How God Raised up Moses
Tony Renshaw, Heald Green, Cheshire
Joseph had been the saviour of Egypt, but when his generation died, 'there arose up a new king over Egypt, which knew not Joseph', Exod. 1. 8. By then the Hebrews were spreading across Egypt in vast numbers. The new king's concern was that if war broke out with an adjoining state, the Hebrews might ally themselves with his enemies and fight their way out of Egypt. He wanted to keep them as a massive slave labour force, so he worked them so ruthlessly that they were unable to organise themselves and attempt an escape. But his exploitation failed to slow down the birth rate among the Hebrews, 'the more they afflicted them, the more they multiplied and grew', v. 12 - see Acts chapters 8 and 12 for a New Testament counterpart of this situation.
Then the king had a great idea. He learnt about the two midwives, Shiphrah and Puah. He sent for them and ordered them to begin killing off all the male babies born to Hebrew women. That interview must have been frightening for the two home-spun women, as they stood in the ornate throne-room of such a vicious tyrant. He cared nothing for the sanctity of human life. The midwives were to become his executioners. If they were fearful of Pharoah, who could blame them? Remarkably, though, we read that 'the midwives feared God, and did not as the king of Egypt commanded them'. This must have been a new experience for Pharoah! Tyrants are rarely disobeyed. When he learnt that the women were ignoring his decree he was livid with rage, sent for them again, and demanded an explanation. This was their answer, 'the Hebrew women are not as the Egyptian women; for they are lively, and are delivered ere the midwives come in unto them', v. 19. It was as obvious to Pharoah as it was to the midwives that their explanation was untenable. We can imagine the lengthy pause as Pharoah glared at them. And gradually it dawned on him that he was beaten. He was wasting his time, and he knew it. Those brave women had been defying him, and they meant to go on doing so. He might bully them and rave at them and threaten them with torture and death, but they were not going to kill those babies. So he dismissed them, and ordered his own people to do the job, v. 22. But God had been observing these events, and He 'dealt well with the midwives', v. 20. How? 'He made them houses', . . . gave them families'. At that time those dear women were either unmarried, or were married but childless. They had spent their days diligently bringing other people's babies into the world, and they longed for families of their own. So God gave them their desire. He ever values such courage and faithfulness. And those women never dreamed that they would be immortalized in Holy Scripture!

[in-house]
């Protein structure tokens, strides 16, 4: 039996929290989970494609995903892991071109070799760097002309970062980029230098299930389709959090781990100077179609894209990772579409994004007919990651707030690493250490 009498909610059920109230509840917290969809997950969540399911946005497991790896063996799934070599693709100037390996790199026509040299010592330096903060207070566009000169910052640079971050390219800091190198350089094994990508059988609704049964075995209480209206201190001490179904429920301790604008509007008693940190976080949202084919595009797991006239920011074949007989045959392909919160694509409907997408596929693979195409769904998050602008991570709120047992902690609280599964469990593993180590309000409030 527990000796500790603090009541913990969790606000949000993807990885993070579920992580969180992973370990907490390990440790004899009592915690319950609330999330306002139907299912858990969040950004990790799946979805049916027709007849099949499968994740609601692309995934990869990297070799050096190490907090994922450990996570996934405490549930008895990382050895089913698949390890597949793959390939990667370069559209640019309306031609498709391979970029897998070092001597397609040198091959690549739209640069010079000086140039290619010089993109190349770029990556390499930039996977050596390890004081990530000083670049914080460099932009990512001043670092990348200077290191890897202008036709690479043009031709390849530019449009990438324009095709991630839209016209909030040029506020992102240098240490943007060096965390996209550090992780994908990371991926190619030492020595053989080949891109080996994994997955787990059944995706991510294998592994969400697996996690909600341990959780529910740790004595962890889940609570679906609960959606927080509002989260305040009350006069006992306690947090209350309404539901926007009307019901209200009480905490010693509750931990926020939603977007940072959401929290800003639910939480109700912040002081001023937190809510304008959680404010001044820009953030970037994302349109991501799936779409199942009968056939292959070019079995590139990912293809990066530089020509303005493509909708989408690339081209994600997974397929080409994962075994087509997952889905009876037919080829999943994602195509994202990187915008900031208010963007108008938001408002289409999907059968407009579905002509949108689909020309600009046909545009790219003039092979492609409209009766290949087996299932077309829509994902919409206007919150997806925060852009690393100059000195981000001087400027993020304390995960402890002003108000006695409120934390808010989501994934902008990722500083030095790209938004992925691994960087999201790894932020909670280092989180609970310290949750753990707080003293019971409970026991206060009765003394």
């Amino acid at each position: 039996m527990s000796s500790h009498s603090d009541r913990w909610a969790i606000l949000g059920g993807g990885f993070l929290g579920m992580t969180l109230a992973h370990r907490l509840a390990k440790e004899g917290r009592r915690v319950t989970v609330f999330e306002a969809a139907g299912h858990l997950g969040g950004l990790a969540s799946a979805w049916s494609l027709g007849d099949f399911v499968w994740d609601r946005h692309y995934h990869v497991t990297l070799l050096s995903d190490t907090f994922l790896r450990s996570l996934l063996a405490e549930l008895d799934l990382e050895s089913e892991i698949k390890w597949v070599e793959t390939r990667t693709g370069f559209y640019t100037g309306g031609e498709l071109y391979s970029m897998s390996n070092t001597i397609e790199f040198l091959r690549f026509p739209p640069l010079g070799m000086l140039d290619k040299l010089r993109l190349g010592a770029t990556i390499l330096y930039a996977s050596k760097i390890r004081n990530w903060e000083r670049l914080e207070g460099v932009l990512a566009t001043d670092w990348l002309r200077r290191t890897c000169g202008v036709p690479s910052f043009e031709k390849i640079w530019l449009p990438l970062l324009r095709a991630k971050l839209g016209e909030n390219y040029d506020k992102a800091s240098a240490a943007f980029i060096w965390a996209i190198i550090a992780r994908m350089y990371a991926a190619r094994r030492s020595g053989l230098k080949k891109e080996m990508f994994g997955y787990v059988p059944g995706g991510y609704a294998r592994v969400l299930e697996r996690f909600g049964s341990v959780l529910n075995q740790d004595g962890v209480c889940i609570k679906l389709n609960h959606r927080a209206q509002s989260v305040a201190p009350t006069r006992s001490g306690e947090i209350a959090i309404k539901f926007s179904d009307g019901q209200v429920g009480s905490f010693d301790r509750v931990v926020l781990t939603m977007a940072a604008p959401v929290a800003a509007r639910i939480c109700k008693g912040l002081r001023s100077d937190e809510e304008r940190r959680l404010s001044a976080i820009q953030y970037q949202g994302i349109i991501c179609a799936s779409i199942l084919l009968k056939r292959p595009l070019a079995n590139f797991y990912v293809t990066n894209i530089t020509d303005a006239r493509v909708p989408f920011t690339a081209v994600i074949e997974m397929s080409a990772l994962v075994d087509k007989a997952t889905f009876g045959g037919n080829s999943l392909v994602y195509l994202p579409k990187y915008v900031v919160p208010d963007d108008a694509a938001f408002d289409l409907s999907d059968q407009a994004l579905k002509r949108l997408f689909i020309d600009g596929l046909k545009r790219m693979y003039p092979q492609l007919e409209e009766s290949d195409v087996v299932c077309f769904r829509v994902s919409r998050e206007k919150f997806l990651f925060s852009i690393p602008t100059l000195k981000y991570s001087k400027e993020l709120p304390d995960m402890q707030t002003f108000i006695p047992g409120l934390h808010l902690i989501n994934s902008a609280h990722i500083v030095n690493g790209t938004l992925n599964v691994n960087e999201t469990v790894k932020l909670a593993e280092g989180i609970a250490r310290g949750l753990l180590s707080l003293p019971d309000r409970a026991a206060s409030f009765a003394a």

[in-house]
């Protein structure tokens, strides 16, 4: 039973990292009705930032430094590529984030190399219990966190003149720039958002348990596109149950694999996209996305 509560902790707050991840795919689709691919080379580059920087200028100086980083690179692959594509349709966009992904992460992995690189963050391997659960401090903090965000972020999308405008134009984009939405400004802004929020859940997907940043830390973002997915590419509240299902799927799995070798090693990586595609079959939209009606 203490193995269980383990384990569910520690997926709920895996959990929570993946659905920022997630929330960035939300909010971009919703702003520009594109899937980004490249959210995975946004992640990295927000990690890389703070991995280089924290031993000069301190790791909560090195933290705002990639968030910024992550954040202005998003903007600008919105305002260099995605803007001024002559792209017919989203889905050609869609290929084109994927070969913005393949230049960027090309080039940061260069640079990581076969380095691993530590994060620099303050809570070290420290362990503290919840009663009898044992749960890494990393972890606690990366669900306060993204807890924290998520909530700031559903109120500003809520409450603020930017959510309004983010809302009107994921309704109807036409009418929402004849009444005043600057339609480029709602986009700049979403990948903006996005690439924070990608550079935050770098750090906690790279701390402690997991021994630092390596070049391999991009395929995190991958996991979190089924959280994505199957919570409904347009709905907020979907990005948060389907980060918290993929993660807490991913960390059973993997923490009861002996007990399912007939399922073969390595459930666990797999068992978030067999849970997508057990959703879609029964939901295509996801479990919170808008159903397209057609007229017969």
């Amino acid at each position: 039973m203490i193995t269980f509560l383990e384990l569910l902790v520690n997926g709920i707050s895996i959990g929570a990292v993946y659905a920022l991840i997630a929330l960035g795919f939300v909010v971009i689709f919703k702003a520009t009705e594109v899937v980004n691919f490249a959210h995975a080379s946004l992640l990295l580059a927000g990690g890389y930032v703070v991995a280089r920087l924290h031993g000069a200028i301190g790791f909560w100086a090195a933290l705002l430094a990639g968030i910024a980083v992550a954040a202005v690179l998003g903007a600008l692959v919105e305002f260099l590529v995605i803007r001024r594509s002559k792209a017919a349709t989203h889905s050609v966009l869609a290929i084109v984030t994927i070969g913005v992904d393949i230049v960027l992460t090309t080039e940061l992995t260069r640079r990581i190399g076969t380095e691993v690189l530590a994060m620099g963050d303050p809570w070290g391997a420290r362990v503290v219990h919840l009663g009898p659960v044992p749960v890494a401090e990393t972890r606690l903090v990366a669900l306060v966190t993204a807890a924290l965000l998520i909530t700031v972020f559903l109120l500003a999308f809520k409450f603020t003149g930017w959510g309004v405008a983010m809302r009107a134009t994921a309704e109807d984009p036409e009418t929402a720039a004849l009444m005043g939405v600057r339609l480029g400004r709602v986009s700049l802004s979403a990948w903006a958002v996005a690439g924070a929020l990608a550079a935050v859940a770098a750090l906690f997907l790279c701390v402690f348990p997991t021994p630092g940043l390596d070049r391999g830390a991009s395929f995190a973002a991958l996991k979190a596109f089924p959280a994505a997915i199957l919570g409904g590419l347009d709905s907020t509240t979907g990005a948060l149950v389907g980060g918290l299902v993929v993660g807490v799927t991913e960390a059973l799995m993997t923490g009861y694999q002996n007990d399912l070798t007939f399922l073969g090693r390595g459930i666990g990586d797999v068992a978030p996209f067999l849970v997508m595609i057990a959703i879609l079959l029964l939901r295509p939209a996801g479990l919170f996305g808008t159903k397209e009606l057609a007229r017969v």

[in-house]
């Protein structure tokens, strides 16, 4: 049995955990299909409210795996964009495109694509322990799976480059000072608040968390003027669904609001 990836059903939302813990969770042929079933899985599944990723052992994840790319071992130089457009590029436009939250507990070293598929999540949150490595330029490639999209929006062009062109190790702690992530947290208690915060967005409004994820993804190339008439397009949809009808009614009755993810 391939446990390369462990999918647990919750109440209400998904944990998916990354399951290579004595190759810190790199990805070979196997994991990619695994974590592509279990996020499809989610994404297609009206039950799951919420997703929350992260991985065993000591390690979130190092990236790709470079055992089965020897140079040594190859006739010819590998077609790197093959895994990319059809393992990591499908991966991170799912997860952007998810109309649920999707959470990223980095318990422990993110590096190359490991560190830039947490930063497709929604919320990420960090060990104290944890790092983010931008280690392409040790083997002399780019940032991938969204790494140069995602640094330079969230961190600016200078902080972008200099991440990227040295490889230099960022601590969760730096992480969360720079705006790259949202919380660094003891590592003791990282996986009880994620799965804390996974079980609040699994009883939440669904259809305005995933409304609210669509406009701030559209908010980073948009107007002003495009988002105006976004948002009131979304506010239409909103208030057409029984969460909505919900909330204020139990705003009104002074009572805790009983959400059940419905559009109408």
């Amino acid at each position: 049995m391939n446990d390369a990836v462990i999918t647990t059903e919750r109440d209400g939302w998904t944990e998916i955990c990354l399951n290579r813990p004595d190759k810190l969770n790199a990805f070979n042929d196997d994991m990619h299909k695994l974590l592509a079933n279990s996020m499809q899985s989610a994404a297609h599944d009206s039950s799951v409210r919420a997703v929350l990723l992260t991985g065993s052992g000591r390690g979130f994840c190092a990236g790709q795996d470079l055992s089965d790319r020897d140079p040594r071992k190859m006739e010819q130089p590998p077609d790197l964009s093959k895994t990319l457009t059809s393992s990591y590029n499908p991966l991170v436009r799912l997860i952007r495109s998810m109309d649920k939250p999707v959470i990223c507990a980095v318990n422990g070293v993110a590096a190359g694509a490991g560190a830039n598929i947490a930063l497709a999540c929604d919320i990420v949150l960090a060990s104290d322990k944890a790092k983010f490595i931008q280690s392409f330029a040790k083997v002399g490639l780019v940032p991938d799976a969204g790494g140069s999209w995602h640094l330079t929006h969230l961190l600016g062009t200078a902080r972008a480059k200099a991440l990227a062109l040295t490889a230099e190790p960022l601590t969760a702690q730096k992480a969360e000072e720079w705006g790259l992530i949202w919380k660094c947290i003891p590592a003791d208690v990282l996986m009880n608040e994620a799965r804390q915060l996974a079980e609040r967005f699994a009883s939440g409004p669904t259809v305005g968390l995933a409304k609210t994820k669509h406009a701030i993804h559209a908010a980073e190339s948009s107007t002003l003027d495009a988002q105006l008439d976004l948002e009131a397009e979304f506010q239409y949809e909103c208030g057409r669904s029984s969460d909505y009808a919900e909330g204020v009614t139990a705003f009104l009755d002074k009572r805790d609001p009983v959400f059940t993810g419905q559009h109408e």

People are creatures of habit, and it is therefore safe to assume that Pharoah's daughter used that stretch of the Nile regularly for her morning wash. This would be known among the Hebrew families who lived in that district. It follows that Moses' mother was not acting quite as recklessly as some have assumed, when she carefully laid the small papyrus basket in the flags by the river's brink, in a place where the princess would notice it when she arrived a little later. The mother told her daughter (presumably Miriam) to watch from a strategic vantage-point and to act according to developments. Nevertheless it was a great act of faith, as the family trusted God to move the princess to be merciful to the baby. The princess duly arrived, noticed the ark among the flags and sent her maid to fetch it. Miriam watched anxiously as the princess opened the ark, and as she spoke with evident compassion, 'This is one of the Hebrews' children'. This prompted Miriam to act with breathtaking courage, as she stepped forward and offered to find a Hebrew nurse for the child. For a foreign slave girl to dare to address a member of the royal household was sufficiently brave. But think what her suggestion amounted to! She was asking the princess to endorse the family's action of sparing a child which should have been killed at birth. To condone such an act of defiance would itself involve sharing in the guilt of it. But Miriam's suggestion went further, for she wanted the princess to continue the offence on her own initiative, with all the risks of discovery and punishment which that would involve. It was a treasonable suggestion! Prudence and self-interest might have prompted the princess to throw the baby into the river, arrest the family and have them punished and even put to death for their rebellious behaviour. Even if she was inclined to spare the baby, could she trust her maidens to be discreet? She may well have thought long and hard that morning before finally agreeing to Miriam's appeal. Like most biblical narratives, the story is told tersely and factually. We are not told whether, when Miriam returned with her mother, the princess asked whether the child was theirs. She probably did not need to as she watched the mother gently and gratefully take the infant into her arms. Whether subsequently Pharoah's daughter contrived to raise the boy as a member of her household without her father's knowledge, or whether it was thought legitimate to use selected Hebrew boys as household slaves, we cannot know.
What we do know is that, under God, the designs of an evil man were frustrated by the boldness of courageous women - the midwives, the mother, the sister, the princess and her maidens. Nor are such incidents rare either in the scriptures or in church history, a fact which should preserve sisters from under-valuing their service for Christ in these days.